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Free JusticeA History of the Public Defender in Twentieth-Century America$
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Sara Mayeux

Print publication date: 2020

Print ISBN-13: 9781469661650

Published to North Carolina Scholarship Online: May 2021

DOI: 10.5149/northcarolina/9781469661650.001.0001

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PRINTED FROM UNIVERSITY OF NORTH CAROLINA PRESS SCHOLARSHIP ONLINE (www.northcarolina.universitypressscholarship.com). (c) Copyright University of North Carolina Press, 2021. All Rights Reserved. An individual user may print out a PDF of a single chapter of a monograph in NCSO for personal use.date: 21 September 2021

From Charity to Right

From Charity to Right

(p.57) Chapter Two From Charity to Right
Free Justice

Sara Mayeux

University of North Carolina Press

Using a case study of Massachusetts, this chapter traces a shift between the 1930s and the 1950s in how elite lawyers framed the problem of indigent defense—from a problem for private charity to a constitutional right requiring public support. By the 1930s, lawyers in several cities had established voluntary defender organizations as a private charitable alternative to the public defender. Meanwhile, a series of Supreme Court cases, interpreting the due process requirement of the Fourteenth Amendment, steadily expanded the constitutional right to counsel in criminal trials, culminating in the 1942 decision of Betts v. Brady. Voluntary defenders typically had volatile funding, and lawyers increasingly worried that these private organizations lacked adequate resources to fulfill the expanding constitutional mandate to provide counsel for indigent defendants. By the 1950s, many lawyers worried that private charity was inadequate to satisfy a constitutional right, and increasingly viewed the public defender as preferable to the voluntary defender.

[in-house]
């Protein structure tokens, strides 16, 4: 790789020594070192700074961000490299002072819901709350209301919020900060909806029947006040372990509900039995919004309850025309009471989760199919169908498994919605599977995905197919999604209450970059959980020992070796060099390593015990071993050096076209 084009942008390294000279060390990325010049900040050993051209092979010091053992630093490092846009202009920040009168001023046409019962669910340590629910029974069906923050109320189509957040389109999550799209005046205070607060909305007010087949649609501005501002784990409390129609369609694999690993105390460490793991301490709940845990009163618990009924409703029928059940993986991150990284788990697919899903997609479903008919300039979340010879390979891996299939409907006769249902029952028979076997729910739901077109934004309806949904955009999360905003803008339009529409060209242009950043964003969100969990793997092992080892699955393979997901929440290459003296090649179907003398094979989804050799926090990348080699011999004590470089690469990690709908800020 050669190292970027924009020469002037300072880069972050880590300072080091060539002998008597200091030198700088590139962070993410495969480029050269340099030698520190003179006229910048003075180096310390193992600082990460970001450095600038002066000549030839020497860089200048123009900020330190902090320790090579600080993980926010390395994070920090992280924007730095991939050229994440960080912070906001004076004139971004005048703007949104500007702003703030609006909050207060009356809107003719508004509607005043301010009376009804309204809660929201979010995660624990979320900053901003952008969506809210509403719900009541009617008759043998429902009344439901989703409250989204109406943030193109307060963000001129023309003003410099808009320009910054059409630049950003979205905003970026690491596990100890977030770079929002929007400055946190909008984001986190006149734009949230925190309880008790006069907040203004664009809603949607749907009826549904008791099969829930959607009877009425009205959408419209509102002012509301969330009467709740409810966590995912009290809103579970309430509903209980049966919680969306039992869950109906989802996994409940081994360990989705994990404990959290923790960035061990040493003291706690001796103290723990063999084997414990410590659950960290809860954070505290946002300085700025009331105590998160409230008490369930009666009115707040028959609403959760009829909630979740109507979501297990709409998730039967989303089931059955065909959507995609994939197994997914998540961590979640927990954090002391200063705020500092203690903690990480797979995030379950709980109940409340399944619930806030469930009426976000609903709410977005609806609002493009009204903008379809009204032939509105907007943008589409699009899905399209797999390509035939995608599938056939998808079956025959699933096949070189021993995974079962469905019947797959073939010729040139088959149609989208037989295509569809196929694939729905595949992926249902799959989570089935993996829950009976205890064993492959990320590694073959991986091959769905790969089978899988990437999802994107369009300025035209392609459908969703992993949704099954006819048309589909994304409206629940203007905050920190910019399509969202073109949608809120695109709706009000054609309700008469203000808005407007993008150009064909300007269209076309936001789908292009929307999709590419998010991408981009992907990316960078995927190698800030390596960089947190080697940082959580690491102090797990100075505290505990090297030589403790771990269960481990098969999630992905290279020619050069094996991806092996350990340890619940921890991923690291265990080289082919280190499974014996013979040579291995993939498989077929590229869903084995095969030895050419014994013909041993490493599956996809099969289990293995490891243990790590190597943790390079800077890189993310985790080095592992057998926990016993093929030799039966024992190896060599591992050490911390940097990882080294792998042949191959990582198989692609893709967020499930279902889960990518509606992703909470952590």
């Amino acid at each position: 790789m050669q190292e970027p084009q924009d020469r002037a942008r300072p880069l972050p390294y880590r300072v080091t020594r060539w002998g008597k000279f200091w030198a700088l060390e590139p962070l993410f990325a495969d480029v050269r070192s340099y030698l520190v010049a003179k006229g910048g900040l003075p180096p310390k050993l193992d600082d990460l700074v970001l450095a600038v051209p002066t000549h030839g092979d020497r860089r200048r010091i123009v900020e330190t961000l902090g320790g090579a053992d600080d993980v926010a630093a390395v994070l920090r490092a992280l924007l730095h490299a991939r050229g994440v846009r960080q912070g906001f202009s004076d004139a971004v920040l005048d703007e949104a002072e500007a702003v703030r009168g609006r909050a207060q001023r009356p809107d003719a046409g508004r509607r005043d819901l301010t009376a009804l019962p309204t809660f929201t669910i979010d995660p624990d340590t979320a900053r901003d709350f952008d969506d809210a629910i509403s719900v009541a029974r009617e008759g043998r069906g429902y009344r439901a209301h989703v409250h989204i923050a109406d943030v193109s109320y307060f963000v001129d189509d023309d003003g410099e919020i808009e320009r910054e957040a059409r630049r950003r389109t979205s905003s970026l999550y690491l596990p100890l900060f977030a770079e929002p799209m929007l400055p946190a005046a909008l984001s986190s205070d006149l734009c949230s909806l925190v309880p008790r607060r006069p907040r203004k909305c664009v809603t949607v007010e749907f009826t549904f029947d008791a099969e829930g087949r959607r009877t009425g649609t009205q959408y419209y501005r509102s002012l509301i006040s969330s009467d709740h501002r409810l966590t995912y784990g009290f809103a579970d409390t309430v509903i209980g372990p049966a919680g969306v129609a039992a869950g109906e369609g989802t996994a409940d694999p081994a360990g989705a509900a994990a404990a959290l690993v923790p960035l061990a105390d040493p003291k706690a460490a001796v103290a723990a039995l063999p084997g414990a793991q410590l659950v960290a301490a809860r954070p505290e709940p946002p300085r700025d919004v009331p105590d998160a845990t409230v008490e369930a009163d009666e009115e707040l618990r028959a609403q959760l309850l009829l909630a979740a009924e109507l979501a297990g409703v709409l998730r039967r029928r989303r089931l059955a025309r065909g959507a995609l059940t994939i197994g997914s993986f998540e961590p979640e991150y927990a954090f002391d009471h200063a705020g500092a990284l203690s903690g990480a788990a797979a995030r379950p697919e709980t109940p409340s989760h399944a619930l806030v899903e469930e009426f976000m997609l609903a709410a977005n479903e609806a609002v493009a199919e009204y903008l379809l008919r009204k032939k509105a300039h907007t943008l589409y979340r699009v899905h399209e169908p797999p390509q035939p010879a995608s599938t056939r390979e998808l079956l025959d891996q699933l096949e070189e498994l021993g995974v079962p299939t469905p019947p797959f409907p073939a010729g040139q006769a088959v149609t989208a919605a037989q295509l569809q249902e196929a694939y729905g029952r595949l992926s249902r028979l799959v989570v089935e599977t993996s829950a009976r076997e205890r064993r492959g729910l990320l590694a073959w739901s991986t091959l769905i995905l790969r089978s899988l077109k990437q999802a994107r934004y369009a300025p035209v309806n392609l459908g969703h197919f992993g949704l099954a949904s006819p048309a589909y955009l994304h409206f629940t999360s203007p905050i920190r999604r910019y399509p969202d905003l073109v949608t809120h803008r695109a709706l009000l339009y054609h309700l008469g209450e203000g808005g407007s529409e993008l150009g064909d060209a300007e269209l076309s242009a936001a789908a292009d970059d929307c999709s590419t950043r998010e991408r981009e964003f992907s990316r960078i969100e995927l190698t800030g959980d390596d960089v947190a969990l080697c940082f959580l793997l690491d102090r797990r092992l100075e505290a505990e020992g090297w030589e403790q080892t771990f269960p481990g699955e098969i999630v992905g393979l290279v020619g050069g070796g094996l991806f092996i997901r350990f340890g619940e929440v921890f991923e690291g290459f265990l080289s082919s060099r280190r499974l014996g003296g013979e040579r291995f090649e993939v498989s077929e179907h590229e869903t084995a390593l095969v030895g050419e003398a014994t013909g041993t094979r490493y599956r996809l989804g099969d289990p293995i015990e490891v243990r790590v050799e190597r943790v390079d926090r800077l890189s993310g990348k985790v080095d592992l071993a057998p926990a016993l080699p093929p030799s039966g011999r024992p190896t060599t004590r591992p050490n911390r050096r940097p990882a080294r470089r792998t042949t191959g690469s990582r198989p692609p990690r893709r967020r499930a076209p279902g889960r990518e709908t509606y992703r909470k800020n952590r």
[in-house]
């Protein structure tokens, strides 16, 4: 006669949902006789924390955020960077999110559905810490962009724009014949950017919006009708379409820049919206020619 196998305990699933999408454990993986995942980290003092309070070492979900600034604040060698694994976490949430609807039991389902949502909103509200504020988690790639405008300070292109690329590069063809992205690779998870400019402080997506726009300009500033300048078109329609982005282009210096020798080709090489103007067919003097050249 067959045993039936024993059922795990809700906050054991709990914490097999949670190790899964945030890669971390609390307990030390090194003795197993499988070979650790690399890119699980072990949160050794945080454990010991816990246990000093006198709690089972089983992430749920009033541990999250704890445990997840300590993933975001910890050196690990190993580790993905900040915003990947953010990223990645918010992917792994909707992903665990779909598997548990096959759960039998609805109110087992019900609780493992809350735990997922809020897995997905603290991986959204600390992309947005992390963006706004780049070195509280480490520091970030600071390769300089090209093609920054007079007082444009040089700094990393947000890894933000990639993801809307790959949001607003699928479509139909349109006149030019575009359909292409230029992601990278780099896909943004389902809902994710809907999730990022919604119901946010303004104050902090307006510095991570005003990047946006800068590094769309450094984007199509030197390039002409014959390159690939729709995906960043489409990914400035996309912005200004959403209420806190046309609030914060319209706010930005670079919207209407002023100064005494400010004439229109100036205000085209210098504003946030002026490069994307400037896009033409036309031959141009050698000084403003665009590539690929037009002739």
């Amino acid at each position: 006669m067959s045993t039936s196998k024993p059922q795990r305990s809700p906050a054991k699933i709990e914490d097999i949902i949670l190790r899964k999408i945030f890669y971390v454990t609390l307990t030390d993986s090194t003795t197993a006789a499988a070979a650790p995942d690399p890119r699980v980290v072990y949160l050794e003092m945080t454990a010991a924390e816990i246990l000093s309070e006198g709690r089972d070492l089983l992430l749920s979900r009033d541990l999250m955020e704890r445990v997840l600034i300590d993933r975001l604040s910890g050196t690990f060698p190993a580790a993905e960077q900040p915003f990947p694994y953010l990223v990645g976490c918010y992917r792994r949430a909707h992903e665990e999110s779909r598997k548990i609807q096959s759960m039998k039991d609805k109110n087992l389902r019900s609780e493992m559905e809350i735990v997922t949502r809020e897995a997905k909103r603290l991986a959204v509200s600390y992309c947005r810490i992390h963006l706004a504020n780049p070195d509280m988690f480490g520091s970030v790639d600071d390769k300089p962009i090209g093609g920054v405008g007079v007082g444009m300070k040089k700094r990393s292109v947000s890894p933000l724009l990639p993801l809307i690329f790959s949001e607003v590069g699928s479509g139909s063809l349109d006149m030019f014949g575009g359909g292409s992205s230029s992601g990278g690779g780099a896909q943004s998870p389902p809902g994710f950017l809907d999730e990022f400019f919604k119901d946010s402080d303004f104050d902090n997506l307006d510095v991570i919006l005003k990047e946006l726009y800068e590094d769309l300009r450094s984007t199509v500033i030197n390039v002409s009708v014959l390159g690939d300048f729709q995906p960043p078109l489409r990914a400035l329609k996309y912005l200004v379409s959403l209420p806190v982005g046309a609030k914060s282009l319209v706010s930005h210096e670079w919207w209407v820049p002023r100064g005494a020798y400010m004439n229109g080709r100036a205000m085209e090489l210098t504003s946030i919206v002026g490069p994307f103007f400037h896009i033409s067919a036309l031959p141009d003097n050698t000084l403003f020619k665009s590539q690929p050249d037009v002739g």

Keywords:   voluntary defender, public defender, indigent defense, Fourteenth Amendment, right to counsel, Betts v. Brady, Massachusetts

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